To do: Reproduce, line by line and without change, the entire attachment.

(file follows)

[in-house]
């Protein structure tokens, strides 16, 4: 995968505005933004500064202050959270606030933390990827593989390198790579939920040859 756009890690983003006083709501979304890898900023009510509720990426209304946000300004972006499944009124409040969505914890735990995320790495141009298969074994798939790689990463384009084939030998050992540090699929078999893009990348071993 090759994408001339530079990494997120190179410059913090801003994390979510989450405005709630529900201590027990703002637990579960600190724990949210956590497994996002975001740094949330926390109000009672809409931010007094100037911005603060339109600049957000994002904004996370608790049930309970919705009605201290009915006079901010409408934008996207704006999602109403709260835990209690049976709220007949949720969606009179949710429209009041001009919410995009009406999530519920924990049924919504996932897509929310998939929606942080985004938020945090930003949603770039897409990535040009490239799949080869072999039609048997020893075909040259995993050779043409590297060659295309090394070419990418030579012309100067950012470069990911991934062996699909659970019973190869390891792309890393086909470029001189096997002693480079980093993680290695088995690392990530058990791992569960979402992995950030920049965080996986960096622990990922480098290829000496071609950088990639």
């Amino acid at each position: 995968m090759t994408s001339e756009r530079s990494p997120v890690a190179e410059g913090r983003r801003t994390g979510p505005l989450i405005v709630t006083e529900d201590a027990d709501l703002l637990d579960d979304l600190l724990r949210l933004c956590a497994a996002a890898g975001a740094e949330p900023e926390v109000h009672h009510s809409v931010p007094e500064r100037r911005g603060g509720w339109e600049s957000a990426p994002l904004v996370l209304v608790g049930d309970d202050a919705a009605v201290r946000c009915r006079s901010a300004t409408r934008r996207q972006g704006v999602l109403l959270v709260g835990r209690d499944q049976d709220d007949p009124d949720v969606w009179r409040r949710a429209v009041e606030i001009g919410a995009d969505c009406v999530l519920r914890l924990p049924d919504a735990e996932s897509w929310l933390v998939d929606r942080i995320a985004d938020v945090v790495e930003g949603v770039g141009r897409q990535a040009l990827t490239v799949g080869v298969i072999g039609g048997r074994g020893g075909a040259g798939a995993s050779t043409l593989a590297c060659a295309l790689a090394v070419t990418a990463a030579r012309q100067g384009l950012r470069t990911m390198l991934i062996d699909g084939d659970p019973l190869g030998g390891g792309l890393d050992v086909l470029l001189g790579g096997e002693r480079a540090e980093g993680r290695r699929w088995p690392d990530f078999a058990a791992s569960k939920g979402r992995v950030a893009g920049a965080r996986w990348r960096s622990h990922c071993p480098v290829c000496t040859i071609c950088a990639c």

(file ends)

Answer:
[in-house]
């Protein structure tokens, strides 16, 4: 995968505005933004500064202050959270606030933390990827593989390198790579939920040859 756009890690983003006083709501979304890898900023009510509720990426209304946000300004972006499944009124409040969505914890735990995320790495141009298969074994798939790689990463384009084939030998050992540090699929078999893009990348071993 090759994408001339530079990494997120190179410059913090801003994390979510989450405005709630529900201590027990703002637990579960600190724990949210956590497994996002975001740094949330926390109000009672809409931010007094100037911005603060339109600049957000994002904004996370608790049930309970919705009605201290009915006079901010409408934008996207704006999602109403709260835990209690049976709220007949949720969606009179949710429209009041001009919410995009009406999530519920924990049924919504996932897509929310998939929606942080985004938020945090930003949603770039897409990535040009490239799949080869072999039609048997020893075909040259995993050779043409590297060659295309090394070419990418030579012309100067950012470069990911991934062996699909659970019973190869390891792309890393086909470029001189096997002693480079980093993680290695088995690392990530058990791992569960979402992995950030920049965080996986960096622990990922480098290829000496071609950088990639």
């Amino acid at each position: 995968m090759t994408s001339e756009r530079s990494p997120v890690a190179e410059g913090r983003r801003t994390g979510p505005l989450i405005v709630t006083e529900d201590a027990d709501l703002l637990d579960d979304l600190l724990r949210l933004c956590a497994a996002a890898g975001a740094e949330p900023e926390v109000h009672h009510s809409v931010p007094e500064r100037r911005g603060g509720w339109e600049s957000a990426p994002l904004v996370l209304v608790g049930d309970d202050a919705a009605v201290r946000c009915r006079s901010a300004t409408r934008r996207q972006g704006v999602l109403l959270v709260g835990r209690d499944q049976d709220d007949p009124d949720v969606w009179r409040r949710a429209v009041e606030i001009g919410a995009d969505c009406v999530l519920r914890l924990p049924d919504a735990e996932s897509w929310l933390v998939d929606r942080i995320a985004d938020v945090v790495e930003g949603v770039g141009r897409q990535a040009l990827t490239v799949g080869v298969i072999g039609g048997r074994g020893g075909a040259g798939a995993s050779t043409l593989a590297c060659a295309l790689a090394v070419t990418a990463a030579r012309q100067g384009l950012r470069t990911m390198l991934i062996d699909g084939d659970p019973l190869g030998g390891g792309l890393d050992v086909l470029l001189g790579g096997e002693r480079a540090e980093g993680r290695r699929w088995p690392d990530f078999a058990a791992s569960k939920g979402r992995v950030a893009g920049a965080r996986w990348r960096s622990h990922c071993p480098v290829c000496t040859i071609c950088a990639c």